On a recent trip to Kansas City, MO, I dined at a trendy, downtown gastropub where the server brought the check to the table not in one of those ubiquitous pleather folders or on a tray, but rather, tucked between the pages of a cloth publisher’s binding ca. 1910.  I was simultaneously charmed and aghast.  The experience recalled the mix of emotions I feel every time I see books repurposed, whether as objets d’art or as alternatively functional items.

A cloth publisher’s binding from the turn of the 20th century holds the check at Gram & Dun, Kansas City, MO.

As a book conservator, my mind is ever bent toward protecting the book not only as a container for intellectual content, but as a physical artifact which holds evidence of material culture.  I feel strangely torn to see books cleverly repurposed as purses, coasters, and furniture, valued neither for their textual content, nor for their binding structure, but merely as raw material.

Photo credit: Design Every Day Blog. Click image to visit original post.

My inner dilemma arises from the fact that such projects destroy the primary function of a book, and as a conservator, my role is always to preserve and protect that function.  I feel torn because I often genuinely appreciate the result of such projects, and somehow, a project constructed of books still speaks to the constructor’s love of books, albeit for aesthetic rather than informational purposes.  And let’s face it — if a book is no longer valued as a work of textual transmission, if its binding is not unique or rare, then why not give it a second life as some other type of artifact?

Photo Credit: Rookie Magazine. Click image to visit original post.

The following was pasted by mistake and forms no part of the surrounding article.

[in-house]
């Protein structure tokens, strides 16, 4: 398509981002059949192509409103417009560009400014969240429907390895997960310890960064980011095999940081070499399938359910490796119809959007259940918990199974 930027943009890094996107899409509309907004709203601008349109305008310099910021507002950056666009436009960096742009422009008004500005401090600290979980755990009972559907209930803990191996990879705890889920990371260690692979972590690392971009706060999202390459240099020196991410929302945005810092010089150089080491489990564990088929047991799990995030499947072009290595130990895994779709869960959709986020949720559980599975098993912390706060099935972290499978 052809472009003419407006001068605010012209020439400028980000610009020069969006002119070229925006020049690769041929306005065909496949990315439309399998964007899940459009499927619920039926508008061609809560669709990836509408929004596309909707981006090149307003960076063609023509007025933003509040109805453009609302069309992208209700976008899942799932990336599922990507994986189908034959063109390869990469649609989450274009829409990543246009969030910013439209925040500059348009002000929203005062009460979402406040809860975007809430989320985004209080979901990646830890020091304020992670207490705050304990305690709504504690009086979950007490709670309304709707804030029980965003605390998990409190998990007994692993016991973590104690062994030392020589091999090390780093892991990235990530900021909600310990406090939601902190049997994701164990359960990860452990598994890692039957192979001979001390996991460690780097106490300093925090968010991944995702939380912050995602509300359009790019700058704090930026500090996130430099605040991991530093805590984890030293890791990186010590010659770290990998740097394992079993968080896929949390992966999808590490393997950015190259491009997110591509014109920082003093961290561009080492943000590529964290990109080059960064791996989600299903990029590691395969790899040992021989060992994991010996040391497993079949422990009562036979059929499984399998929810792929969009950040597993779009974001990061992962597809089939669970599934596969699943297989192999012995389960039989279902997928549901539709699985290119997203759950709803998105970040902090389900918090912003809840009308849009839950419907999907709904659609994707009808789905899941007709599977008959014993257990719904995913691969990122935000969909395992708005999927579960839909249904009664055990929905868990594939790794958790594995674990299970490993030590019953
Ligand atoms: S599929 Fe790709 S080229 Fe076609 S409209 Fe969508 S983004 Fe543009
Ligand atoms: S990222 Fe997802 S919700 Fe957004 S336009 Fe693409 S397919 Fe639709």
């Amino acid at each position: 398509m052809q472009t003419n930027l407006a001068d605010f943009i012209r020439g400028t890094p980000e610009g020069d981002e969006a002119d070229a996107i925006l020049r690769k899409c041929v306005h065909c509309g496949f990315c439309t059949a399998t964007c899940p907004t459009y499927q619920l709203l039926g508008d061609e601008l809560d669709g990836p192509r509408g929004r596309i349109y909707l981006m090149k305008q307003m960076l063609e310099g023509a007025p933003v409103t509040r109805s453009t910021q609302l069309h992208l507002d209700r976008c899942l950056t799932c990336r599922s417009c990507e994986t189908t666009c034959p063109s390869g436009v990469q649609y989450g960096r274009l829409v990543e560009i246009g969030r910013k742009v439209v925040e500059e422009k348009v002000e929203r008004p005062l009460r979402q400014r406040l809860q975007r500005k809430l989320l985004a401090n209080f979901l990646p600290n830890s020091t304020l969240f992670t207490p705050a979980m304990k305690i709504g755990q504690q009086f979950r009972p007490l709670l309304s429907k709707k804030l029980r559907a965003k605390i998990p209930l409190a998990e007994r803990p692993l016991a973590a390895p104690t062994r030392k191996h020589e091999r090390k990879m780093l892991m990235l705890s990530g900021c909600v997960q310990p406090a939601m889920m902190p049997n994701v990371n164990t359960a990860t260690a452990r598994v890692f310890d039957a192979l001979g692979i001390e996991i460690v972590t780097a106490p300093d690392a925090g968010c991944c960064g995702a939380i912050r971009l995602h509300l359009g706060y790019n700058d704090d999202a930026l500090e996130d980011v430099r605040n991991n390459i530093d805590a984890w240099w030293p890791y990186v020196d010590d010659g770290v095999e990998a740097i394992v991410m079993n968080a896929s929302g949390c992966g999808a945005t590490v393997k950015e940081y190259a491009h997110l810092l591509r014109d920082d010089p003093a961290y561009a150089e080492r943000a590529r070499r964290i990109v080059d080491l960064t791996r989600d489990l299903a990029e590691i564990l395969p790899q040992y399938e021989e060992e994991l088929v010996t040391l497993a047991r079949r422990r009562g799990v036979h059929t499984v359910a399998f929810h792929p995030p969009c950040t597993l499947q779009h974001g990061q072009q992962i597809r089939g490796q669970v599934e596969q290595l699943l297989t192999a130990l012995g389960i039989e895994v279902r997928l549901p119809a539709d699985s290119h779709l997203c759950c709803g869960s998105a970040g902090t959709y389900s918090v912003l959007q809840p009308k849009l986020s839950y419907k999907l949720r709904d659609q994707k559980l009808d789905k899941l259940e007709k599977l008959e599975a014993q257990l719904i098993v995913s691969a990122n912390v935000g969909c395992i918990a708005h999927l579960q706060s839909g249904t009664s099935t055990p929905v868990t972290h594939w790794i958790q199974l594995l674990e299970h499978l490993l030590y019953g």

My devotion to the history of the nineteenth century publisher’s binding (a category of book I consider “medium rare” — not quite Special Collections material yet, but heading in that direction with the passage of time) motivates my strongest caveat in the repurposing of books.  Many of these significant bindings have been lost over time, particularly as a result of commercial binding practices at academic libraries.  While not every publisher’s binding from ca. 1830 to ca. 1920 may be significant as an historical exemplar, the popularity of this type of binding for repurposing chafes my conservation ethos.  And yet… I am still tempted to make myself one of those nifty book purses — with a modern, mass-printed discard, of course!

The BookBook Shelf from design firm Not Tom. Click to view article at Design Buzz.

Preservation professionals, what’s your take on the repurposing of “old” books for new DIY projects?  Librarians? Artists/makers?

Click image to visit the website of artist Brian Dettmer, who transforms books into narrative sculptures.

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